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Science and Technology Seminar

Detection and Prediction of

Heavy Precipitation

David H. Kitzmiller

Hydrologic Science and Modeling Branch

Hydrology Laboratory

Office of Hydrologic Development

Ongoing Hydrology Laboratory research and development point to a number of potential improvements in operational radar and multi-sensor detection of heavy rainfall capable of causing flash flooding. These improvements include application of radar mosaics rather than single-radar rainfall estimates, probabilistic rainfall estimates, and short-term deterministic nowcasts.

Recent experimental results indicate that, for detection of locally-heavy rain, mosaicked radar estimates are superior to estimates from a single radar station. This is probably due to the application of data from the closest radar to all points within the forecast domain. The result holds even if the mosaics are of relatively coarse horizontal resolution. The use of probabilistic rainfall estimates could improve operational decision-making in flash flood warning operations by providing forecasters with a consistent framework for evaluating the significance of radar rainfall estimates that approach flash flood guidance thresholds. Finally, application of short-term precipitation forecasts could provide greater lead time in issuing flash flood warnings.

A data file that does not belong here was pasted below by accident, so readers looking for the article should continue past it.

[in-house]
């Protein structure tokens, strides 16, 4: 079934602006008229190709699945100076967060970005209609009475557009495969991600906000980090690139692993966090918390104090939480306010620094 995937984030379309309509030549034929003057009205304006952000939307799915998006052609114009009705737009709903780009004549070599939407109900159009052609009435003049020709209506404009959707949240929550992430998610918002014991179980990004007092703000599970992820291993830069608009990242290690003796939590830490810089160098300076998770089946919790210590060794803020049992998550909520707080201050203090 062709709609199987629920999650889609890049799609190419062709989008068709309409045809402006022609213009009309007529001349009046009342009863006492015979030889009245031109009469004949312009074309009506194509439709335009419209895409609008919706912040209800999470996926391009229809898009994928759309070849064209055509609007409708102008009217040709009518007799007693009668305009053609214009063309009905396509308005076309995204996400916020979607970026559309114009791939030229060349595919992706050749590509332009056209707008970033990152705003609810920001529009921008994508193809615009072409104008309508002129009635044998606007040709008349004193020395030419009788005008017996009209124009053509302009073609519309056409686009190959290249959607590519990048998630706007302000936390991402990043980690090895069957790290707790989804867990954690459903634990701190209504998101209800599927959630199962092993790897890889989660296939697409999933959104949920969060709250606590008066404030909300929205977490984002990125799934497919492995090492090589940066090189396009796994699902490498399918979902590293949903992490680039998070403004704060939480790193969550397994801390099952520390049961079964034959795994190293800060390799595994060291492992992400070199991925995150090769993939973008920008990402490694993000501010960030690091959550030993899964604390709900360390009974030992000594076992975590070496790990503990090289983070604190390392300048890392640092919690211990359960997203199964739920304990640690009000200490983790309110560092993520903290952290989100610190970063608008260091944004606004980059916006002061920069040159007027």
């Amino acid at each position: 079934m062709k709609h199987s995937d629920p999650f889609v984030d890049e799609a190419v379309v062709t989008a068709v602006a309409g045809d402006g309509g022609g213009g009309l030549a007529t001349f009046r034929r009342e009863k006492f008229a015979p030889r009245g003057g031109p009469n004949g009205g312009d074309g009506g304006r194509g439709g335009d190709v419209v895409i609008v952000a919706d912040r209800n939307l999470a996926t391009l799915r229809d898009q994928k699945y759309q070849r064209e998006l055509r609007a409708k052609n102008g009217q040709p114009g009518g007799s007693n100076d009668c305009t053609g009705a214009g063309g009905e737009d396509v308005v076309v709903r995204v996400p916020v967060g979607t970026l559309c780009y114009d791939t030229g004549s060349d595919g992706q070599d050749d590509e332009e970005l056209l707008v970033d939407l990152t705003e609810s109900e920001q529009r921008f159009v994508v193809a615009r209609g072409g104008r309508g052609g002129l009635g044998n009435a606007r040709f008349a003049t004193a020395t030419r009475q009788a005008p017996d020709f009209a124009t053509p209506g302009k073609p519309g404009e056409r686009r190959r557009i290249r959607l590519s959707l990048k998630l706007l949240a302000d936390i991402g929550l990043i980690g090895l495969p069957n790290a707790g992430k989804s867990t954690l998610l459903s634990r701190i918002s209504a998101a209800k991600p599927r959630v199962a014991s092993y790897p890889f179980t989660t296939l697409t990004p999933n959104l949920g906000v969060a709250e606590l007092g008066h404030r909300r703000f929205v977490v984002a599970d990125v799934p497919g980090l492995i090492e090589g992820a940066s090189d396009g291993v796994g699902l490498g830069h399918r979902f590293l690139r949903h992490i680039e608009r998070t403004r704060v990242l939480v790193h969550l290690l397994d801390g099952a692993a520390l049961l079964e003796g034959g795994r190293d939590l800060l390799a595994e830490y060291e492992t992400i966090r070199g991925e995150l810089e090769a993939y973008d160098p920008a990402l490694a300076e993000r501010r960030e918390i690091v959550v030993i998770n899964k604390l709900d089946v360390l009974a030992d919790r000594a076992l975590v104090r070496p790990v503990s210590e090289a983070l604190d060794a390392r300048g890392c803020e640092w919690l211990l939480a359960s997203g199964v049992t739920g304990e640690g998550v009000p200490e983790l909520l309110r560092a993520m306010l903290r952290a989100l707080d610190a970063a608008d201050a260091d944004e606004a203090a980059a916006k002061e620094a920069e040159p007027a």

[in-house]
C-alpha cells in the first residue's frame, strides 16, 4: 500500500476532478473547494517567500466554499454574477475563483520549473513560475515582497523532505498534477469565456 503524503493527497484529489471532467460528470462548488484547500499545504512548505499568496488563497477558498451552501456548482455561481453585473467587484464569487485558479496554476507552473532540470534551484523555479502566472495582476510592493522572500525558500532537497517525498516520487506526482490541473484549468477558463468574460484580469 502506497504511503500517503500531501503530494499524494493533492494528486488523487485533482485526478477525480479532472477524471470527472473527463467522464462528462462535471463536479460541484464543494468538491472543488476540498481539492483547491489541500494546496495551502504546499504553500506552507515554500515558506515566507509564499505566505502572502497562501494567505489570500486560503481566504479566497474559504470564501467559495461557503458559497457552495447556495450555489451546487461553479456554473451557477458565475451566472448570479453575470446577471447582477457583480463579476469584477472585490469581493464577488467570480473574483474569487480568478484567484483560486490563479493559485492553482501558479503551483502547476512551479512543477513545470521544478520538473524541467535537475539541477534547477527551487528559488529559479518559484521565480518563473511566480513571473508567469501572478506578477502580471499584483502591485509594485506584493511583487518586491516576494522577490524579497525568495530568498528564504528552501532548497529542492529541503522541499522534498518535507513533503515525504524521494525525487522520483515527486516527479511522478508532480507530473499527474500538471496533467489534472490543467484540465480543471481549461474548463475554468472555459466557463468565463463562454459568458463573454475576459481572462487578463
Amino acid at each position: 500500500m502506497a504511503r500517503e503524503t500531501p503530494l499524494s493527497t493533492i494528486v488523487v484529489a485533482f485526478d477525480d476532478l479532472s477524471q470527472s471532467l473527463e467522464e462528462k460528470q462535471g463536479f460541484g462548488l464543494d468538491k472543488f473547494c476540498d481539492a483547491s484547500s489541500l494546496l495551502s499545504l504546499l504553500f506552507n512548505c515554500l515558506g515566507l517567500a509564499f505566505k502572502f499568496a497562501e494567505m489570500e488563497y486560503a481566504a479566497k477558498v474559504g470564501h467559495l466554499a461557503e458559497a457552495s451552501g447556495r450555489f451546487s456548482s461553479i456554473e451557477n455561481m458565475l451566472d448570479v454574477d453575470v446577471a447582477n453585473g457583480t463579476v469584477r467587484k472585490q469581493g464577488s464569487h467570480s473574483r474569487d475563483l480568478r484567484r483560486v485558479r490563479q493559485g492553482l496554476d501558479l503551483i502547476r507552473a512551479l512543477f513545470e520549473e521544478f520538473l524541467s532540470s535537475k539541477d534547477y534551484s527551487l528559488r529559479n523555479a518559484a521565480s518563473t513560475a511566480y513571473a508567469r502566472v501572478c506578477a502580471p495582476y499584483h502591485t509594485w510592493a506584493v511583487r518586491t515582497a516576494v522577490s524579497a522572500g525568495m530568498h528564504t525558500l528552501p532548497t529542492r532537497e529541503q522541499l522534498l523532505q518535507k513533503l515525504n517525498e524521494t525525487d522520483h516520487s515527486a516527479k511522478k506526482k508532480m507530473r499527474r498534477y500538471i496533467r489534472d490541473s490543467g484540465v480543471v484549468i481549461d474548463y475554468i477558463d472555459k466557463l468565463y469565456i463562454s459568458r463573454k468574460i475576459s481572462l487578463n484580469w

Collage of 5 images.  The center image is a doppler radar tower.  The surrounding images are from flood situations.

February 01, 2006

2:00 - 3:00 P.M.

SSMC#2, Room 2358

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(Contact: Bob Glahn at (301) 713-1768)